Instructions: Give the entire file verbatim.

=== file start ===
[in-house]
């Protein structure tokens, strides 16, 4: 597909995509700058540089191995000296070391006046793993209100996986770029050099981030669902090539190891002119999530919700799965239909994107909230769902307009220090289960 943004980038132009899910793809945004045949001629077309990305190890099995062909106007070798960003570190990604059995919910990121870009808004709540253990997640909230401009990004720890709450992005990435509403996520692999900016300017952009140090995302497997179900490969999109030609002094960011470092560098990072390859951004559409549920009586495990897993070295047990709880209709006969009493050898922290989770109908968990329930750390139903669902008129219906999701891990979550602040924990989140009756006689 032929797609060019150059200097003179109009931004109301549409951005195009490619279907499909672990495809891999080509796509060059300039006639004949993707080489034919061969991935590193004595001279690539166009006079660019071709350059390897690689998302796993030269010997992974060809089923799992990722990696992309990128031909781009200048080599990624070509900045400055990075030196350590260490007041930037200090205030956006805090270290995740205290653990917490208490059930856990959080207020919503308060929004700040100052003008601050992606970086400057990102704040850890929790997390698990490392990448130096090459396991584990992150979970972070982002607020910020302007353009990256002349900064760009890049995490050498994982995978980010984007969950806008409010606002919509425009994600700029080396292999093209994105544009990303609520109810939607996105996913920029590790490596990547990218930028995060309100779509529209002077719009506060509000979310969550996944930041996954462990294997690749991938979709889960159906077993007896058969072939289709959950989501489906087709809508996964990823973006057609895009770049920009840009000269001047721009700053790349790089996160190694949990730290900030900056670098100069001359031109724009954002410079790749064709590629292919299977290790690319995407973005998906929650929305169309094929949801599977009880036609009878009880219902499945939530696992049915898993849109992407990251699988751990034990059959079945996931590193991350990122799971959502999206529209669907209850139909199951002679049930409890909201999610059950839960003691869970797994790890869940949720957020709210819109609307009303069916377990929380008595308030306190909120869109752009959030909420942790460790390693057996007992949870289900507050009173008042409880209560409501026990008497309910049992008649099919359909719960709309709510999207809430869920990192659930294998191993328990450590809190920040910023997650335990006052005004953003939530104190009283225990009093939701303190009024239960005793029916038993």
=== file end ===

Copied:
[in-house]
């Protein structure tokens, strides 16, 4: 597909995509700058540089191995000296070391006046793993209100996986770029050099981030669902090539190891002119999530919700799965239909994107909230769902307009220090289960 943004980038132009899910793809945004045949001629077309990305190890099995062909106007070798960003570190990604059995919910990121870009808004709540253990997640909230401009990004720890709450992005990435509403996520692999900016300017952009140090995302497997179900490969999109030609002094960011470092560098990072390859951004559409549920009586495990897993070295047990709880209709006969009493050898922290989770109908968990329930750390139903669902008129219906999701891990979550602040924990989140009756006689 032929797609060019150059200097003179109009931004109301549409951005195009490619279907499909672990495809891999080509796509060059300039006639004949993707080489034919061969991935590193004595001279690539166009006079660019071709350059390897690689998302796993030269010997992974060809089923799992990722990696992309990128031909781009200048080599990624070509900045400055990075030196350590260490007041930037200090205030956006805090270290995740205290653990917490208490059930856990959080207020919503308060929004700040100052003008601050992606970086400057990102704040850890929790997390698990490392990448130096090459396991584990992150979970972070982002607020910020302007353009990256002349900064760009890049995490050498994982995978980010984007969950806008409010606002919509425009994600700029080396292999093209994105544009990303609520109810939607996105996913920029590790490596990547990218930028995060309100779509529209002077719009506060509000979310969550996944930041996954462990294997690749991938979709889960159906077993007896058969072939289709959950989501489906087709809508996964990823973006057609895009770049920009840009000269001047721009700053790349790089996160190694949990730290900030900056670098100069001359031109724009954002410079790749064709590629292919299977290790690319995407973005998906929650929305169309094929949801599977009880036609009878009880219902499945939530696992049915898993849109992407990251699988751990034990059959079945996931590193991350990122799971959502999206529209669907209850139909199951002679049930409890909201999610059950839960003691869970797994790890869940949720957020709210819109609307009303069916377990929380008595308030306190909120869109752009959030909420942790460790390693057996007992949870289900507050009173008042409880209560409501026990008497309910049992008649099919359909719960709309709510999207809430869920990192659930294998191993328990450590809190920040910023997650335990006052005004953003939530104190009283225990009093939701303190009024239960005793029916038993």